When I think about BBstarting school this year my mind begins to spin. Where did nearly 4 years go? I don’t know about Noah, but I am not ready and I am panicking He is a summer baby and so is one of the youngest of the year. I worry he will not be independent enough, I worry about him making friendships, I worry that he is so cautious and yet I am not sure I want him to take risks. I worry how he will respond to learning and where this will lead. I question what he will become when he is grown. I hope and pray it he is kind, honest and hardworking.
As a mother of three toddlers my life is hectic, busy and full of constant worry. I am exhausted most of the time and constantly worry about safety and keeping my eye on the ball of three little ones, where one can be putting something in their mouth, one drawing on the wall and one climbing something they shouldn’t be, all at the same time. It is a case of risk assessing the worst injury to determine whom to attend to first! I am sure/hope this is the case for most mothers. Some days I cope brilliantly and other days it all falls apart completely.
One day last week I was in a total flap. The twins had hidden my car keys somewhere and I was due to drop them to pre-school along with BBso I could catch a train to London. This now meant I would have to walk, in the rain and then run to station and hope I didn’t miss the train. I was irritated because I had made an effort to look nice and now I was going to look like a drowned rat.
I caught the train on time and actually arrived early.
The event I was attending was an Action Aid Tea Party.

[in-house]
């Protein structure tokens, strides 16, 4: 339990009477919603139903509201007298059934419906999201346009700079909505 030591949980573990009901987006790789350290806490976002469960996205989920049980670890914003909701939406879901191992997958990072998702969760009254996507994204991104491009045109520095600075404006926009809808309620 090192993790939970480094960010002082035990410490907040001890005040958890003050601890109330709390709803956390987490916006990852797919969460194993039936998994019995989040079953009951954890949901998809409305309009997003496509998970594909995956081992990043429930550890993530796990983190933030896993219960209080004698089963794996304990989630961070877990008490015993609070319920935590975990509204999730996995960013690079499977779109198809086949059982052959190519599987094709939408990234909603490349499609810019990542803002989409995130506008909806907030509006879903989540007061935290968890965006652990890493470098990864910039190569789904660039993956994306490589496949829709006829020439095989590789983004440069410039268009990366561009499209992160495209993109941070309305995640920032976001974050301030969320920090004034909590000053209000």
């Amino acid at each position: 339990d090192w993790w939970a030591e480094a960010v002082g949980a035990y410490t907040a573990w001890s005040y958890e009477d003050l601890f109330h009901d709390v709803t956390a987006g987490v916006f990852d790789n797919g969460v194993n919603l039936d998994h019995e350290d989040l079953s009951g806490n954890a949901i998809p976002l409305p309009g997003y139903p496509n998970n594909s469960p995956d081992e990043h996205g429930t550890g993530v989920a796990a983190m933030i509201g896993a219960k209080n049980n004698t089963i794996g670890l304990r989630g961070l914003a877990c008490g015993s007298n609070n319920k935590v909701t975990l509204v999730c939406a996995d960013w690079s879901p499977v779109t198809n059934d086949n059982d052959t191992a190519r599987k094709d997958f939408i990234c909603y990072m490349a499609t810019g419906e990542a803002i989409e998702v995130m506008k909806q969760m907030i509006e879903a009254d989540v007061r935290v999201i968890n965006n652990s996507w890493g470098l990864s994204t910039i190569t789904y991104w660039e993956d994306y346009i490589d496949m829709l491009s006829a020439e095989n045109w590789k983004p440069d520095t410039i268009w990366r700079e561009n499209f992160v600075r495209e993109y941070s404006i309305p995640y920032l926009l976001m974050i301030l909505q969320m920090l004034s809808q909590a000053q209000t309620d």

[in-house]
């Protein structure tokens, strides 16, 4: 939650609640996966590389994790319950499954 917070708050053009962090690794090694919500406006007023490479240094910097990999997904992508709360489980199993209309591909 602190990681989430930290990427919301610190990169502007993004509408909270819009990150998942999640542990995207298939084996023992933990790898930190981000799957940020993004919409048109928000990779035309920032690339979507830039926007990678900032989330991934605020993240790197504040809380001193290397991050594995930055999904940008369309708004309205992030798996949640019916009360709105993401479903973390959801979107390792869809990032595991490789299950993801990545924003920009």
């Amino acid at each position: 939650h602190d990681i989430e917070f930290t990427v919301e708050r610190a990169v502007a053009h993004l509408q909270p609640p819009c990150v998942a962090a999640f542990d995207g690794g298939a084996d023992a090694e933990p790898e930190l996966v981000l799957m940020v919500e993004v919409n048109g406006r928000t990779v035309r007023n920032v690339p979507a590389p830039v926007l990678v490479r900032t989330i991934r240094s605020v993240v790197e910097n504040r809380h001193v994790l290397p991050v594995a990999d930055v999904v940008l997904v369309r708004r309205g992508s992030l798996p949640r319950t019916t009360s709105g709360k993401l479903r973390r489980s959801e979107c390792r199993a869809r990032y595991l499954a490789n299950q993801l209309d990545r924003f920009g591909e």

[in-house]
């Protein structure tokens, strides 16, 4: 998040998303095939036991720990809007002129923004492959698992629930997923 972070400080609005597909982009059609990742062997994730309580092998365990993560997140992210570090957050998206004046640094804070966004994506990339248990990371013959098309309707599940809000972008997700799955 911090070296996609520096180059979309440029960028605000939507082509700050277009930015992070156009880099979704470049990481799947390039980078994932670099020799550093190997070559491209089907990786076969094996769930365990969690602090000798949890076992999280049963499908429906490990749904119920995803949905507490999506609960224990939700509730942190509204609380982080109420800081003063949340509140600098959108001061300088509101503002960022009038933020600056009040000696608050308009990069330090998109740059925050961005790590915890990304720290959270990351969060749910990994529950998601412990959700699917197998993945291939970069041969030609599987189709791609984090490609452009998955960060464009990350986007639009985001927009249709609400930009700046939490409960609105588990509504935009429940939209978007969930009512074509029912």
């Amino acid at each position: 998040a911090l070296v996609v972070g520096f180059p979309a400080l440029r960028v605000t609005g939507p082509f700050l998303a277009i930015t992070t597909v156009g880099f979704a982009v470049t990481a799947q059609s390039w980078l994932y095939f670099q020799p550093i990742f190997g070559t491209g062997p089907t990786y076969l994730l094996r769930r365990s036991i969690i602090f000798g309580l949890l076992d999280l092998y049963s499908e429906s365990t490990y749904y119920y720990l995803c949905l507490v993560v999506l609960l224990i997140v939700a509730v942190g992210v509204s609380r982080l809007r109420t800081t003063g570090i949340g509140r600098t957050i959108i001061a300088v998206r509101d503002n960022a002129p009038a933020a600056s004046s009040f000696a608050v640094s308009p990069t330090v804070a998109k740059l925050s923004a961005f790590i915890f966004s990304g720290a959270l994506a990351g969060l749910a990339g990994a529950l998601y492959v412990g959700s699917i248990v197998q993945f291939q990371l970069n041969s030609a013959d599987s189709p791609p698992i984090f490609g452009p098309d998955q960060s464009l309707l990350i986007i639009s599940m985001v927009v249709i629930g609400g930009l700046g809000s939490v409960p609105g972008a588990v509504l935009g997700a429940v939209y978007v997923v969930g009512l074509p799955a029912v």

It started off really informal and friendly, with chat with other bloggers and staff, tea and cake. It led into a brief introduction to Action Aid and then moved onto two people who had been out to Africa to see their sponsor and the work that was being done.
We even had Mark Watson the comedian there, who told us about his support for Action Aid and how he had been to Africa to see the work done. He managed to cleverly get the message across of the importance of helping without dismissing the worries we have in our ‘real lives’ as well. As a Daddy of a two-year old is he well aware of the parenting fear we all have.
Within five minutes of the first video everything I feared was put into a little more perspective.
The opening line of one was of a young Bangladeshi girl saying that without sponsorship her pre-determined career was working a brothel. Can you imagine having a pre-determined career, let alone it being a prostitute?
The children that had to climb a mountain (yes a mountain!) to get to school, even in the snow, with no clothes to keep them warm.
The young girl that had acid thrown in her face by her partner.
The teacher of the school (that was up a mountain) was teaching a class of 90 children. She had a small metal cupboard that housed her resources for those children. There was not a poster in sight. The roof was made of tin. The children could only attend if they were sponsored because otherwise their families could not afford for them not work (mainly herding goats in the mountains). Children as young as 7!
By this point my fears as a Mother were put in total perspective.
I do not have to worry if my children will eat.
I take it for granted they will all attend school and gain an education.
They choose their careers and their futures.
They are not adults before their time.
We are going to look into sponsoring a child. I was drawn in by the way the money helps the community to support itself as well, whether that be by water supply, farming equipment or education.
My husband’s school is going to sponsor a child.
I shall tell you all about them when I find out who he or she is and keep you informed of their progress.
I hope I can raise my children to have an understanding for those in need. Ensure they have an understanding of poverty and an appreciation for all they have.
I am grateful to Action Aid for opening my eyes and letting me be a part of their campaign.
There are ways you can help and get involved if you wish!